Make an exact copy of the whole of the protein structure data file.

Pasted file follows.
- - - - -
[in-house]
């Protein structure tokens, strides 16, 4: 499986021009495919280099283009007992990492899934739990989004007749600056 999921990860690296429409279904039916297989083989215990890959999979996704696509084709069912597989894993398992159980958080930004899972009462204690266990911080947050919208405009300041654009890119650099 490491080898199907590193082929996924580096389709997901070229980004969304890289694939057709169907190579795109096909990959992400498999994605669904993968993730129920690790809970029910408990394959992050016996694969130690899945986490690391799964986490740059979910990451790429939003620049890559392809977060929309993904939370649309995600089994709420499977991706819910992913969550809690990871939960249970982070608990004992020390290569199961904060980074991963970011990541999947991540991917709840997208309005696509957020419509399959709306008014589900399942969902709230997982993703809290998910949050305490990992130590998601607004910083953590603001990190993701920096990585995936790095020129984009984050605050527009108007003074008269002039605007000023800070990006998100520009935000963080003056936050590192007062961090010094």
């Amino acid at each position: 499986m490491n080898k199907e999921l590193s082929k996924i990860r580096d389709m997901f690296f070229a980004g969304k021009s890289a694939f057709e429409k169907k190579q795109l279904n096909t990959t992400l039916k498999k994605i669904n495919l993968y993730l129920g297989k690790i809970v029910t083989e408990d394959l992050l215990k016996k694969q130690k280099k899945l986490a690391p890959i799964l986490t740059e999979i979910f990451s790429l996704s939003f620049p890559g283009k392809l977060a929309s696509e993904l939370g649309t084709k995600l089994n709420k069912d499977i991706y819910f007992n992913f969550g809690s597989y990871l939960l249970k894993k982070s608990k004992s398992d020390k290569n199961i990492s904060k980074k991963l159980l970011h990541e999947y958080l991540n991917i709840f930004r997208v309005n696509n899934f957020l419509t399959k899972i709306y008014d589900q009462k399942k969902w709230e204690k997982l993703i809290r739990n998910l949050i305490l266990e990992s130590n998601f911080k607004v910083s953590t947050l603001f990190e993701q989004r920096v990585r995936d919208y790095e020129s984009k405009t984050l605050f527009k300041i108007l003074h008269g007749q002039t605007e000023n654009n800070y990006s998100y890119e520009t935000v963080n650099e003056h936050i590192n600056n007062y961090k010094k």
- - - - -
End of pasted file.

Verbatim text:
[in-house]
């Protein structure tokens, strides 16, 4: 499986021009495919280099283009007992990492899934739990989004007749600056 999921990860690296429409279904039916297989083989215990890959999979996704696509084709069912597989894993398992159980958080930004899972009462204690266990911080947050919208405009300041654009890119650099 490491080898199907590193082929996924580096389709997901070229980004969304890289694939057709169907190579795109096909990959992400498999994605669904993968993730129920690790809970029910408990394959992050016996694969130690899945986490690391799964986490740059979910990451790429939003620049890559392809977060929309993904939370649309995600089994709420499977991706819910992913969550809690990871939960249970982070608990004992020390290569199961904060980074991963970011990541999947991540991917709840997208309005696509957020419509399959709306008014589900399942969902709230997982993703809290998910949050305490990992130590998601607004910083953590603001990190993701920096990585995936790095020129984009984050605050527009108007003074008269002039605007000023800070990006998100520009935000963080003056936050590192007062961090010094």
């Amino acid at each position: 499986m490491n080898k199907e999921l590193s082929k996924i990860r580096d389709m997901f690296f070229a980004g969304k021009s890289a694939f057709e429409k169907k190579q795109l279904n096909t990959t992400l039916k498999k994605i669904n495919l993968y993730l129920g297989k690790i809970v029910t083989e408990d394959l992050l215990k016996k694969q130690k280099k899945l986490a690391p890959i799964l986490t740059e999979i979910f990451s790429l996704s939003f620049p890559g283009k392809l977060a929309s696509e993904l939370g649309t084709k995600l089994n709420k069912d499977i991706y819910f007992n992913f969550g809690s597989y990871l939960l249970k894993k982070s608990k004992s398992d020390k290569n199961i990492s904060k980074k991963l159980l970011h990541e999947y958080l991540n991917i709840f930004r997208v309005n696509n899934f957020l419509t399959k899972i709306y008014d589900q009462k399942k969902w709230e204690k997982l993703i809290r739990n998910l949050i305490l266990e990992s130590n998601f911080k607004v910083s953590t947050l603001f990190e993701q989004r920096v990585r995936d919208y790095e020129s984009k405009t984050l605050f527009k300041i108007l003074h008269g007749q002039t605007e000023n654009n800070y990006s998100y890119e520009t935000v963080n650099e003056h936050i590192n600056n007062y961090k010094k």